Nurseries Using Food Share Schemes
The numbers of nurseries signing up to food share schemes is on the rise.
The schemes see free surplus food shared with children and families as part of a bid to fight both hunger and food waste.
Popular food scheme
The FareShare FoodCloud Scheme is becoming increasingly popular across the board, with nurseries in particular taking an interest in it. There are now 200 nurseries signed up to it, and they say that they are saving around £500 a year.
The scheme allows charities and community groups to take advantage of surplus quality food from Tesco and Waitrose for free. This means that produce which would otherwise be thrown away is instead given to those in need. If you have a food job with a community organisation yourself, you may be able to get involved and share the food with those who use your service.
The organisation also includes a paid scheme in which groups can receive regular orders of food coming from 20 regional centres across the UK. The management team say that this membership scheme can save charities £7,900 each year.
Nurseries are able to provide children with free lunches during the day, and can even give the leftover food to parents so that they have something extra to take home. This service is hugely appreciated by struggling parents, who might otherwise have difficulty paying for their children’s meals.
“The way FareShare FoodCloud works is very simple. We match charities and community groups up to a local supermarket and arrange a regular day for them to collect surplus food from the store to supplement their existing food supplies. On their collection day, the charity will get a text from the supermarket, saying what food is available. The food is all good quality, in date and perfectly safe to eat, and we make sure that the charity never feels pressured into taking more food than they need,” says Lindsay Boswell, the chief executive of FareShare. “So far the scheme has been a huge success, with almost 5,000 charities across the UK signed up. Our charities are telling us that they save around £500 a year, with many of them picking up food more than once a week. This can amount to a significant cost saving, particularly for smaller charities where margins are tight.”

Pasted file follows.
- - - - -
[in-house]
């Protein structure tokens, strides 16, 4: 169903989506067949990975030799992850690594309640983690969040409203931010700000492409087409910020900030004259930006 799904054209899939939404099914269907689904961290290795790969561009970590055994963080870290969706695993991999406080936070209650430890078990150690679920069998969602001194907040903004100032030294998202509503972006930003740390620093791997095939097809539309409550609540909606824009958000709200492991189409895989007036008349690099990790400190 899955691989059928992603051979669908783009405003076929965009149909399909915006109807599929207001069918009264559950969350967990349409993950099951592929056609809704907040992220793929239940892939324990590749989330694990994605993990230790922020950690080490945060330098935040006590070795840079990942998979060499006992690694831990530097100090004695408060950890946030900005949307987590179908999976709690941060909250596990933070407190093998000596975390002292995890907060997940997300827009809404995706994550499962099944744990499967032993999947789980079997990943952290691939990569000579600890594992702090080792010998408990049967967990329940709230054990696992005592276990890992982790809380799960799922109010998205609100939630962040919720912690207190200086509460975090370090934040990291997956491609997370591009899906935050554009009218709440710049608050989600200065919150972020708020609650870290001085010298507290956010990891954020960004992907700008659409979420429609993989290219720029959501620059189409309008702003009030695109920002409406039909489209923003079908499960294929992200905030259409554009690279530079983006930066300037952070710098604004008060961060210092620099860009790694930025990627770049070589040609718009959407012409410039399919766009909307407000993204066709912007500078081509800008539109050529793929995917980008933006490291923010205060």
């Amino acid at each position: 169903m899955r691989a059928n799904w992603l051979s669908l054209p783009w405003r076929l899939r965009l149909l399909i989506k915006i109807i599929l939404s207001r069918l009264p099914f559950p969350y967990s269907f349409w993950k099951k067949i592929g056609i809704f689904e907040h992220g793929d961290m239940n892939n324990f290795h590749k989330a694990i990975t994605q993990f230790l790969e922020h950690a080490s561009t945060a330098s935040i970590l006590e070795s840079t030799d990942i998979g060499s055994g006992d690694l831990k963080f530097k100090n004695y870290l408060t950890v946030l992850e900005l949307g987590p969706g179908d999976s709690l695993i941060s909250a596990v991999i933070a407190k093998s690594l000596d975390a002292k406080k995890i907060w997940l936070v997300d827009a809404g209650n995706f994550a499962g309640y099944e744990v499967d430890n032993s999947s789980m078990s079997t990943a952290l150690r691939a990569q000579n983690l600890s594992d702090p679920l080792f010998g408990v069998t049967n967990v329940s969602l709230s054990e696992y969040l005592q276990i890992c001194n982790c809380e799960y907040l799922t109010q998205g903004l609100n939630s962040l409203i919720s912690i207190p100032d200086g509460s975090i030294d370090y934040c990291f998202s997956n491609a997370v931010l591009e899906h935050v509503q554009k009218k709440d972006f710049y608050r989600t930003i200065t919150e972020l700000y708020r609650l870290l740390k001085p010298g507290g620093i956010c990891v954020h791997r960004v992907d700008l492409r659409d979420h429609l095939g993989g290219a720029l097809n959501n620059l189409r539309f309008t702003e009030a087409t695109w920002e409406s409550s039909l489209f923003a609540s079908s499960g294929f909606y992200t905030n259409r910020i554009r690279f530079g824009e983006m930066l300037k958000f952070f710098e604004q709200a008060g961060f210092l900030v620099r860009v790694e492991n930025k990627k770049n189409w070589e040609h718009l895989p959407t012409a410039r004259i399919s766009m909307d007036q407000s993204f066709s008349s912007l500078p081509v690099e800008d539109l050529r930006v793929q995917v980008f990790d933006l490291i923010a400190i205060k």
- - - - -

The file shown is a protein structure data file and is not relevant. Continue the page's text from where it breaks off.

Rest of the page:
Nurseries in trouble
Nurseries and pre-schools are struggling more and more to operate with growing funds. They are also seeing falling funding rates, which makes it difficult for them to stay open.
Ironically, having the nurseries open means more people can go back to work rather than staying at home to care for their young children, which means more money going back into the economy. People in executive food jobs can make the decisions that give struggling families the chance to feed their children.
“It’s great as it boosts the variety of food we serve to the children, helps with costs and is good for the environment,” says Vanessa Burns from the YMCA Maidstone Tovil Pre-School. “Today we received three boxes, which included… a variety of loaves of bread, bananas, plums and cherries – which we never normally buy as they are expensive. For some of the children, it was the first time they had tried cherries. Tomorrow we are going to bake banana bread using the leftover bananas. Whatever we don’t use we put on display for families and the community to take home. We are in a low-income council area, with lots of deprived families, many of whom have English as an additional language.”
It’s clear that this service is much-needed for low-income communities.